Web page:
[b] On reflection, we now realise that it is an amended version of the original post but there are really no improvements and just as much purblindness.
[c] HolfordWatch was initially puzzled as to why Holford had included Orlistat but, like the other supplements that he names, Orlistat is now available over the counter to the general consumer, without a prescription which may make it a potential rival to Holford’s market share and products.

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10 Comments

Filed under 5-HTP, Cinnachrome, patrick holford, weight loss

10 responses to “Patrick Holford and Slimming Pills That Lack Evidence: Apparently, No Irony Intended

  1. judy

    So, anything that Patrick Holford sells and would net him money is good but any product sold by anybody else is double plus ungood? Even if the standard of evidence for both is the same?

    OK, that’s simple.

  2. Pingback: Mark & Vanessa

  3. jdc

    Just wondering: did Higher Nature sell their Freecarb[TM] starch blocker while Holford was associated with them? They may have introduced it since the parting of company with cher Patrique.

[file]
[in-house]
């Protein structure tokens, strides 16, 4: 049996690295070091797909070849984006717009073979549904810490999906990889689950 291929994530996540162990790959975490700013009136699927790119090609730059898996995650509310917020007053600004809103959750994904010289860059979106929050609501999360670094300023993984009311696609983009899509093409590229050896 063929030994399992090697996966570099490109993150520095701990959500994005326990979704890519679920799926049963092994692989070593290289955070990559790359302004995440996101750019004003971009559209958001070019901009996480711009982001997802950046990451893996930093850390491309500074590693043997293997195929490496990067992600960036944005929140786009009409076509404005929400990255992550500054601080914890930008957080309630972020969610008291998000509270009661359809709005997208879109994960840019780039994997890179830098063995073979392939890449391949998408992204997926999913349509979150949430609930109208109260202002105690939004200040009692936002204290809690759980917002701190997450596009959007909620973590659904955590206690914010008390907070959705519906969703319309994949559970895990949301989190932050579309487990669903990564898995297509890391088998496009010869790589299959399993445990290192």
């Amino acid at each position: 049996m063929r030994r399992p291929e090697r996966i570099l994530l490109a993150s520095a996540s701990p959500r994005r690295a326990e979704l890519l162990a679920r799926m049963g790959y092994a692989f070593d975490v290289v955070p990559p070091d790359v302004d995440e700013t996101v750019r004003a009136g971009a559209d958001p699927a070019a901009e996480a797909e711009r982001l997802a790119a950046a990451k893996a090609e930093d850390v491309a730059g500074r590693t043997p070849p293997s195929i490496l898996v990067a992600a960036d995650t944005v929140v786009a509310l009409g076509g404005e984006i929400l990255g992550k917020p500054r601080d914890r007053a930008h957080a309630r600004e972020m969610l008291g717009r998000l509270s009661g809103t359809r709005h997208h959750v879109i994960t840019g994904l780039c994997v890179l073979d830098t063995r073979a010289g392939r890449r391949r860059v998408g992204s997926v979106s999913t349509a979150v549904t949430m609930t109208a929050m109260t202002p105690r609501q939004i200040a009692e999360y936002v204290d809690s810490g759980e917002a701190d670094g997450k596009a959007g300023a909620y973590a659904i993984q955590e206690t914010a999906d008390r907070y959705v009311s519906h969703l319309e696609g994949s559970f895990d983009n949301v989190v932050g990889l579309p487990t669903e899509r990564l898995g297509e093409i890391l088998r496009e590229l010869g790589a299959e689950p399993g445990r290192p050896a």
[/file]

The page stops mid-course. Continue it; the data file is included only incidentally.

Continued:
• They may well have done in which case they will truly enjoy his dismissal of their product.

      Starch blockers inhibit the digestion of carbohydrate. The theory is that if you can’t digest it you can’t gain weight. But having a whole lot of undigested carbohydrate in the digestive tract is bad news. It feeds the wrong kind of bugs, causing bacterial and yeast infections as well as terrible gas.

      I don’t support starch blockers but I would dearly like to know his source for those claims.

  4. Randall

    So there are no weight loss pills that have that good a record. Yet the population of the US, the UK and other countries spend a fortune on them in a triumph of hope over experience.

    Are there times when human gullibility or irrationality makes you very sad?

  5. judy

    I think people buy books by people who claim to have studied the science because it stops them needing to think things through. Maybe it acts like a convincer for their placebo.